World War One Nurses

Australian nurses could serve in WW1 as a member of a wide variety of organisations. Most served with the Australian Army Nursing Service, but others elected to join another military service such as the Queen Alexandra’s Imperial Military Nursing Service and its Reserve, a Red Cross Society, a private hospital established to help the war effort or on home service. Listed here are a number of databases; more will be added as research progresses.

AANS (AANS AIF)

Below is a searchable listing of those who served in the Australian Army Nursing Service between 1914 and 1919. Click on an individual’s entry for more details. The date of their qualification is mainly indicative. It is given as the date they passed their association or board exam which qualified them as a nurse; it may not be the date they finally finished their period of training at their hospital.

The listing includes those untrained women who served as ward assistants on one voyage, those masseuses (physiotherapists) who served and one volunteer (VAD).

Women in the Australian Army in WW1 did not have service numbers.

Files for these women are available for free from the National Archives of Australia website – search their name in RecordSearch.

If you wish to use information from this database in relation to just an individual, cite:
Kirsty Harris, AANS WW1 nurses database, 2021, viewed on XXX [date], at https://kjhh.net.au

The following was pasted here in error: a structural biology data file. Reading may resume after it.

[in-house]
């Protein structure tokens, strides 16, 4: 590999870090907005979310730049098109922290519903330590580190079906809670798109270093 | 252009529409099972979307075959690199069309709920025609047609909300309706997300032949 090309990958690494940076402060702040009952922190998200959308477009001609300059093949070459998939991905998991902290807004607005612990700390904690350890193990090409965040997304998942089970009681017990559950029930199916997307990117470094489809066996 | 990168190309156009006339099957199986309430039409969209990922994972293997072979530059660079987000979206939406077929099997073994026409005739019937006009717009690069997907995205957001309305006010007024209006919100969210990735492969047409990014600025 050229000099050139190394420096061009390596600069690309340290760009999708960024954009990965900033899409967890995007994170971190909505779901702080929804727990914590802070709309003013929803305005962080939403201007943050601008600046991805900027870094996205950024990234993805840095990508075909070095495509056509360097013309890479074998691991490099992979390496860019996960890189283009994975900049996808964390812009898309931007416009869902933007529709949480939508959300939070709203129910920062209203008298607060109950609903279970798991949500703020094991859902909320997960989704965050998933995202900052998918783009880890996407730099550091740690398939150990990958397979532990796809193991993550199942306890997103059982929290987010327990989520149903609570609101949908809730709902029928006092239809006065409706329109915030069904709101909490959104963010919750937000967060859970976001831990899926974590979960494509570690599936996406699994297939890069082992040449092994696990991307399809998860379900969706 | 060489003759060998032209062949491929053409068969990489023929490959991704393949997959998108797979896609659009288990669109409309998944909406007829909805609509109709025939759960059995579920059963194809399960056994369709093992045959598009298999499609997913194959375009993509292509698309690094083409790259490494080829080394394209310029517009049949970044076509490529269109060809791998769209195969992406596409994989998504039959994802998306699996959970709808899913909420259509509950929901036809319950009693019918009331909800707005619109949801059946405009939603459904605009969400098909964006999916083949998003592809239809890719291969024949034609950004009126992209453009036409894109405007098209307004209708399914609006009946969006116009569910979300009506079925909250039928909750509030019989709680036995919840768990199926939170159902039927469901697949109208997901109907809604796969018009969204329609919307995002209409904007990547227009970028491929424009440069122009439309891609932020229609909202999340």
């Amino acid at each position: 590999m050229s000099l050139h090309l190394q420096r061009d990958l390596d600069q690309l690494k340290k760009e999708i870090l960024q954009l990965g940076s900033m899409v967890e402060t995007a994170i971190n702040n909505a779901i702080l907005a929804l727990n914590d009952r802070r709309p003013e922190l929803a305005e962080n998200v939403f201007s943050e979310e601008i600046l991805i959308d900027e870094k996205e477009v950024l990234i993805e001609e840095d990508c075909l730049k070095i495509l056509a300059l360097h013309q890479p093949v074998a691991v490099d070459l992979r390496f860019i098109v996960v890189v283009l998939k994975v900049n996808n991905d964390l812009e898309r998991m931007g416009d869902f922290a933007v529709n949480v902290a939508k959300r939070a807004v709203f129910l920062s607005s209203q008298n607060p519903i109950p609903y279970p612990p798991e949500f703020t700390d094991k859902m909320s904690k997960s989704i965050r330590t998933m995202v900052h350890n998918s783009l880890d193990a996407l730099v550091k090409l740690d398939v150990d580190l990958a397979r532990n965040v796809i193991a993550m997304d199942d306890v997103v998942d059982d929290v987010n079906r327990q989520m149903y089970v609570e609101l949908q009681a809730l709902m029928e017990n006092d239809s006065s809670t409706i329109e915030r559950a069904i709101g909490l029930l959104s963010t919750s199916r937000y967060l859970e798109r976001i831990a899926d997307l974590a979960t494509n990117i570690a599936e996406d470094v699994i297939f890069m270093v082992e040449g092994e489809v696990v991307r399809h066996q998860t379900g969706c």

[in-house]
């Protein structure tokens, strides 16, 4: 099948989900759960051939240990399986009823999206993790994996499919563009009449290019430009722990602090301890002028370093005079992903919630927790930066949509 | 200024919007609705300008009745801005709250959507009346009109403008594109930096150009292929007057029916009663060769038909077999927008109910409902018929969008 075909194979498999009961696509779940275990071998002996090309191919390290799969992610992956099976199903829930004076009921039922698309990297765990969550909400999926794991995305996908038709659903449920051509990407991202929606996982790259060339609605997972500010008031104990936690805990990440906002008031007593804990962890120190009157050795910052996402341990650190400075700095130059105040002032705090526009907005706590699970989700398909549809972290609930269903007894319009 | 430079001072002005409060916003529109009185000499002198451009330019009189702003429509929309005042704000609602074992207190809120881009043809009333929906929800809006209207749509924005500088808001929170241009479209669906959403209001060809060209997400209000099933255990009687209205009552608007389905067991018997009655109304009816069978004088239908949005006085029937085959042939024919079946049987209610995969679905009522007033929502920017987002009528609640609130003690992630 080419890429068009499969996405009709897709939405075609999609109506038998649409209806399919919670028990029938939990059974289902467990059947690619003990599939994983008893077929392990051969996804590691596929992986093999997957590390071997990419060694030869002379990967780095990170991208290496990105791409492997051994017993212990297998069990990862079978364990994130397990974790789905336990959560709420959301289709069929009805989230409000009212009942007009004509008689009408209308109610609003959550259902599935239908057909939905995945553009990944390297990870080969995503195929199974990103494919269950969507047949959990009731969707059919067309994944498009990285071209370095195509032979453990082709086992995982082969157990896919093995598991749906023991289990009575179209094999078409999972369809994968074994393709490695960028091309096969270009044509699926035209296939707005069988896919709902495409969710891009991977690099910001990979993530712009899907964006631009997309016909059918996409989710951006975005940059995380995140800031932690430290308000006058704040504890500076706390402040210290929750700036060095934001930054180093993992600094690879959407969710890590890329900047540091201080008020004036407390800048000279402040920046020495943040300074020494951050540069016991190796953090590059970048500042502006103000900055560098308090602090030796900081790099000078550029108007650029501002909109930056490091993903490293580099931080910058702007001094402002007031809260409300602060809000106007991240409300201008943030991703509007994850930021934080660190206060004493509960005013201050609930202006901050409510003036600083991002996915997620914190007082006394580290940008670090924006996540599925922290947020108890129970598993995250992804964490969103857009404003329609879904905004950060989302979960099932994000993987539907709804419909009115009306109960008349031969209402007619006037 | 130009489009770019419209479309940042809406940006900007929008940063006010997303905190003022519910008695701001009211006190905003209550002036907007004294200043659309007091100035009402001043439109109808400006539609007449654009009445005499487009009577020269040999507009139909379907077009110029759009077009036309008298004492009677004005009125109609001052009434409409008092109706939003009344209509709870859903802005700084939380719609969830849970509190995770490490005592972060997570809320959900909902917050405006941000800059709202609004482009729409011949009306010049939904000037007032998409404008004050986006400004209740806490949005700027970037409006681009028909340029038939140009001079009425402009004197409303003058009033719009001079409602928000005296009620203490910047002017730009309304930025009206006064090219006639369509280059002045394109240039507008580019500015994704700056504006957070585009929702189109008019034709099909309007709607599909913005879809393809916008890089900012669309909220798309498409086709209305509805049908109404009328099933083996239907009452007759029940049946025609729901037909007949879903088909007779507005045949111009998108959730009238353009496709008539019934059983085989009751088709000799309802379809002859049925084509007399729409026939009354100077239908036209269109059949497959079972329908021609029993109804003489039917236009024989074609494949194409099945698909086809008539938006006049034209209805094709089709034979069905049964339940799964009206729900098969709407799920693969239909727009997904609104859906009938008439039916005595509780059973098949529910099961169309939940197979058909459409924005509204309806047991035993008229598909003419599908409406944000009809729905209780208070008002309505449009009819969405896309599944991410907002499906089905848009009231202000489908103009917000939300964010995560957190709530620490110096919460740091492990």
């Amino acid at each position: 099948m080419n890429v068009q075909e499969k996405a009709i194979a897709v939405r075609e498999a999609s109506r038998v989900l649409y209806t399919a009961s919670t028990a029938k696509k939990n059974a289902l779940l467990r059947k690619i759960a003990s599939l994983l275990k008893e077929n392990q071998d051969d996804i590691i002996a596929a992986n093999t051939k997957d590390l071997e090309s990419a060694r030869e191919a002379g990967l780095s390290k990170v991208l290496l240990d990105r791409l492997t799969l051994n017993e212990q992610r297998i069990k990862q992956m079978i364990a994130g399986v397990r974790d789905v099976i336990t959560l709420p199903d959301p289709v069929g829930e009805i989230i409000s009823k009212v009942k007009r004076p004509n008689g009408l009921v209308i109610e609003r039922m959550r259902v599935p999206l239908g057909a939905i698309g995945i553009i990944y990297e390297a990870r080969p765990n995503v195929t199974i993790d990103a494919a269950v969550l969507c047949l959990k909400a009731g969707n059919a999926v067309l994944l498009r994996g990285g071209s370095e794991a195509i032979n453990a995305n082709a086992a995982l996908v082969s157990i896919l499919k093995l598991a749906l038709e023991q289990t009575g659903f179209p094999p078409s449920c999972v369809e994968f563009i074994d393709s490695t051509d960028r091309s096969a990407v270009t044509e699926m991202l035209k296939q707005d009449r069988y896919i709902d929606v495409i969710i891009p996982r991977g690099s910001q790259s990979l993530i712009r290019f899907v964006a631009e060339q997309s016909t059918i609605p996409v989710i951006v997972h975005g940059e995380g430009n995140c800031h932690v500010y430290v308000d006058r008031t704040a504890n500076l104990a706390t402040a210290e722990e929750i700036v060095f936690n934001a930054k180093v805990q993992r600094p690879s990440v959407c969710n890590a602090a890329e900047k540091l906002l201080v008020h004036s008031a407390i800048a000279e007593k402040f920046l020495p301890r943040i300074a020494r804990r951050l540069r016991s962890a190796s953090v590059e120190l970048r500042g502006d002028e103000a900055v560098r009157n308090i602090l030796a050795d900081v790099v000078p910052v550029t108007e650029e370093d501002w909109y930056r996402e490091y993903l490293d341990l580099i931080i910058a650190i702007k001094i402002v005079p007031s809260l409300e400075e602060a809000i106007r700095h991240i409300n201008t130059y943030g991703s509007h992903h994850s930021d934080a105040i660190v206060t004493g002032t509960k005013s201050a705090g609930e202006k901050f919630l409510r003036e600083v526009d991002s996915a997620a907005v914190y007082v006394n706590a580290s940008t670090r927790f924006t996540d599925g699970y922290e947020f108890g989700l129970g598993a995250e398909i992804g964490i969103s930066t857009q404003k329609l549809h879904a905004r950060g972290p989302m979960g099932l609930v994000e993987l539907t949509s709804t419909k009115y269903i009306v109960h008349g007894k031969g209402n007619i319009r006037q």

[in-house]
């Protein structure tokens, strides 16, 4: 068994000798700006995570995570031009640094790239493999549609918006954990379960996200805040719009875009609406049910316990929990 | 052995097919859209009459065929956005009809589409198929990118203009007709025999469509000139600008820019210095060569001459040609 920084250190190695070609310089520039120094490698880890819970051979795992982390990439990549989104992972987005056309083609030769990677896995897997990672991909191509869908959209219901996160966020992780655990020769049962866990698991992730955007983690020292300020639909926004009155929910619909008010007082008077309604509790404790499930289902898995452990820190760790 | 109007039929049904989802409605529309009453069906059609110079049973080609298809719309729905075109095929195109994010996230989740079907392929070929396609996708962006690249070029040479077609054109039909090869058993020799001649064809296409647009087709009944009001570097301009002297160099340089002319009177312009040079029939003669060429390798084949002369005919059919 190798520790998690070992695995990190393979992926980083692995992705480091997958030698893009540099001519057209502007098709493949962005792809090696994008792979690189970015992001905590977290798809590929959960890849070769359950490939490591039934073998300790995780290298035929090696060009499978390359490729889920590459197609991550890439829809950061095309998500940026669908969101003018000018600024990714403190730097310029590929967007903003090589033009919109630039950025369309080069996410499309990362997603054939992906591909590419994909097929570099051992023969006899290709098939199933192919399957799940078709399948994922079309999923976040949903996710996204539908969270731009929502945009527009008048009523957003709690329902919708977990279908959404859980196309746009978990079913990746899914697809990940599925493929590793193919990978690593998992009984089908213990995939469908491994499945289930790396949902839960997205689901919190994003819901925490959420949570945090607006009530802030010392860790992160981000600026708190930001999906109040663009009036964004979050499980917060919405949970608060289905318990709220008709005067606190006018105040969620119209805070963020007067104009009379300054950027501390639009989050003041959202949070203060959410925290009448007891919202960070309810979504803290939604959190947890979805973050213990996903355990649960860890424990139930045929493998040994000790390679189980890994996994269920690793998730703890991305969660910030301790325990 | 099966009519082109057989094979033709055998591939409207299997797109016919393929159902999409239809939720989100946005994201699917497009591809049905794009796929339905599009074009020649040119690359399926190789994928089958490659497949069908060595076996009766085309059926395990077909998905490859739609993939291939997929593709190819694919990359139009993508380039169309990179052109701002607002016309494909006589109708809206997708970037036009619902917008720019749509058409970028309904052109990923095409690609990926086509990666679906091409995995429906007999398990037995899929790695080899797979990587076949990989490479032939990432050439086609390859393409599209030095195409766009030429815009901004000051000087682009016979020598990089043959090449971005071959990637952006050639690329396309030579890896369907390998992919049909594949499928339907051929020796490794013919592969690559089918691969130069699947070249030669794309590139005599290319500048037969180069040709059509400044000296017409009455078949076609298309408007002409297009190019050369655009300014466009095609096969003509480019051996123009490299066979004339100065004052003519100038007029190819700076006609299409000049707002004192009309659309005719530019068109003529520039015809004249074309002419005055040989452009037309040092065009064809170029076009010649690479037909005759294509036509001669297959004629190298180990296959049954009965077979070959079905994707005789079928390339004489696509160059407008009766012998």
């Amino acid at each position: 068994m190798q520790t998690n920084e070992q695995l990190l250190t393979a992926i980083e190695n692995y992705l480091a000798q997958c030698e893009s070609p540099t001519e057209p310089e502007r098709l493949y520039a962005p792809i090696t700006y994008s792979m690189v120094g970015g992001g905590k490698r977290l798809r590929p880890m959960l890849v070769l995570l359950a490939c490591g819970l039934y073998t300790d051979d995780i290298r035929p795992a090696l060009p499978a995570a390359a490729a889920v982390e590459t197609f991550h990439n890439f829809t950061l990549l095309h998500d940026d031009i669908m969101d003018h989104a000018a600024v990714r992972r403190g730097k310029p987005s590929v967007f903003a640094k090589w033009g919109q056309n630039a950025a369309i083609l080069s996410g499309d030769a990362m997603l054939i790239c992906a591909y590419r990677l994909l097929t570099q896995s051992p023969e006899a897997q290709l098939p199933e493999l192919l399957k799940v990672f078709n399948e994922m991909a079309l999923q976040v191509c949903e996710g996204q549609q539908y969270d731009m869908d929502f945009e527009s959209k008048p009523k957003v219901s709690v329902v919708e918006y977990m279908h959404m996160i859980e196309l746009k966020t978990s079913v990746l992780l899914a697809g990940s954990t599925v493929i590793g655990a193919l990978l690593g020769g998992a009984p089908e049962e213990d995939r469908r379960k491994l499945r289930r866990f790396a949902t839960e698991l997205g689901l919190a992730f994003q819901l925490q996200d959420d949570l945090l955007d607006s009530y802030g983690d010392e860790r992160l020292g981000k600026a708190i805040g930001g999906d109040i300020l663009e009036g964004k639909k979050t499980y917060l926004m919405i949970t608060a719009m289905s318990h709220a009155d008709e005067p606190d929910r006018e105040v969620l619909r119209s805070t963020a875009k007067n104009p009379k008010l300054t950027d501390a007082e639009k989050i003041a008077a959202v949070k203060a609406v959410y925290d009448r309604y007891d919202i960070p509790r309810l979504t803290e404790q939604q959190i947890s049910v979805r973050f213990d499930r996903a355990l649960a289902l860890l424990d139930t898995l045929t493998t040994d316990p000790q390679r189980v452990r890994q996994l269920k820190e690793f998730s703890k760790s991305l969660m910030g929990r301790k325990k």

As the database information is copyright, if you wish to use any data for publication, including online, please contact me to obtain written permission.

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Total Records Found: 2203, showing 20 per page
Click on a last name for more details
Last Name on EnlistmentGiven NamesMarried on Service NameOther Known Last NamesYear / Date of BirthService Number
Whittingham Carrie Bowden 1872
Whyte Effie May
Wigley Nellie Jean
Wildash Elsie Caroline
Wilford Isabel Anne
Wilkins Ethel Beatrice May 1875
Wilkins Maud
Wilkinson Gertrude Gordon
Wilkinson Mabel Carla Grace 1892
Willans Florence
Willans Una Evelyn
Williams Bertha Mary
Williams Blodwyn Elizabeth
Williams Catherine Martha M
Williams Edith Dean
Williams Eileen Rose
Williams Elizabeth Kate
Williams Fannie Eleanor 1884
Williams Harriet Cecilia Hordern (called Lalla) 1889
Williams Henrietta Taylor 1882

 

AANS Home Service (AANS AMF)

The official personnel files held on members of the AANS (reference number B2455) do not reflect all members of the AANS who served during WW1.

From 1915, there was an additional group of nurses who served solely in Australia. Apart from some files that were retained in South Australia, there is often no formal file for these nurses. Thus, there were two different AANS services during the war: